Engaging the Buyer – Scott’s Sales Yoga Thought for the Day

Buyers expect salespeople to vomit details all over them, making this expectation a huge opportunity. Practitioners of buyer-centric selling engage prospects and clients in highly collaborative conversations. This is one of the few aspects of selling we can actually control.

To achieve this:

  • Eliminate leading (multiple-choice) questions as they confine the buyer to your choices instead of hearing their needs and details.
  • Limit the use of locking (yes or no) questions to confirming details and closing the buyer since these gag the buy, shutting down their sharing of important details.
  • Avoid open-ended questions as these are usually long-winded, forcing buyers to focus more on the questions instead their own answers.
  • Generously use launching questions. These provocative inquiries are ten words or less, allowing those answering to give more details since they slow down the brain and evoke more information.
  • Employ integrative questions that frame their answers into additional questions. This fully engages the buyer in a fulfilling, collaborative dialogue that is memorable to them and more helpful to you in meeting and exceeding their expectations.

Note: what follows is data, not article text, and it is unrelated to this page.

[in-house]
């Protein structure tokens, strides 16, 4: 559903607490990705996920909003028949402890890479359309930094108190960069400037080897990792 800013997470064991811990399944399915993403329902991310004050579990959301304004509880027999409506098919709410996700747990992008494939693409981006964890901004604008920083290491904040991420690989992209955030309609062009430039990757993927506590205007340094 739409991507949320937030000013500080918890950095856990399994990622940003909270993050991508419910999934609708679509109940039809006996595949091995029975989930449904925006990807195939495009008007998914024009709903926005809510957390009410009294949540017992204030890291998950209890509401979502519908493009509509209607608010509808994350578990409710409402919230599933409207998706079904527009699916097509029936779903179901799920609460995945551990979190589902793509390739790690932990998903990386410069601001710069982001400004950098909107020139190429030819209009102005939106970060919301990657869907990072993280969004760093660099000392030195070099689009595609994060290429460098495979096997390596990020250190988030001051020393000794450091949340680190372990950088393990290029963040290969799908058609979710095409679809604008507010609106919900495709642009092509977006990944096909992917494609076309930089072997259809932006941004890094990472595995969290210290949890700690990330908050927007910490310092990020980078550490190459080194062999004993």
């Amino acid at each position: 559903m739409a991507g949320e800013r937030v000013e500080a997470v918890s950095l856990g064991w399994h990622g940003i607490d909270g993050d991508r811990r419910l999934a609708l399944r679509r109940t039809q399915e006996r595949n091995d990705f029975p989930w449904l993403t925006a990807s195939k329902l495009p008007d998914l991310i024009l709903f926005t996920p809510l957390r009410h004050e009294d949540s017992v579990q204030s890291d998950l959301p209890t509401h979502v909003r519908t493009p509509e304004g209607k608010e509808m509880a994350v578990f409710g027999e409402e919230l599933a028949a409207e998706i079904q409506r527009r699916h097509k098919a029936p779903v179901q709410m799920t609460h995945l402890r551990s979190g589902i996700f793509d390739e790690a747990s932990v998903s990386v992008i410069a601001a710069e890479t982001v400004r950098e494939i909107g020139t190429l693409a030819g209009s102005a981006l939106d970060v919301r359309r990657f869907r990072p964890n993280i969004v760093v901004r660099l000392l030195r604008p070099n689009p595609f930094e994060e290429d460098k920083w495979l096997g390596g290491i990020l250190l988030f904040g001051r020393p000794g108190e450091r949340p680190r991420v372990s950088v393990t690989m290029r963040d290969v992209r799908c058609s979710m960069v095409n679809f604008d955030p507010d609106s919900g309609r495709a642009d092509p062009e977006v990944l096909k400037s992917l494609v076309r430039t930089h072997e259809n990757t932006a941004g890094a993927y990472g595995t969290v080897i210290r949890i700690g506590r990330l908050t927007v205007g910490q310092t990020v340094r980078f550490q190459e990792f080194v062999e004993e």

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Tags: Engaging the Buyer – Scott’s Sales Yoga Thought for the Day, Recruiting, Recruiting Tools / Sourcing, Scott Wintrip, StaffingU

Comment by BI Recruiting Group on July 11, 2014 at 1:23pm

Thanks Scott, great article. I think it's also helpful to consider when coaching candidates prior to each interview. Just like buyers expect salespeople to vomit their pitch, so do hiring managers when they're interviewing candidates. How many candidates think that "sell themselves" means regurgitate every feature and benefit they have to offer a company based on a job description PRIOR to discovering what's truly important to the hiring manager? 

In my experience, interviews are most successful when become more like your buyer-centric collaborative conversation rather than the typical interrogation by the hiring manager. Sure, it takes the candidate to step out of the box a little to get this sort of engagement. But coaching candidates on how to  has been invaluable in closing deals in the past. 

Thanks again, Scott.

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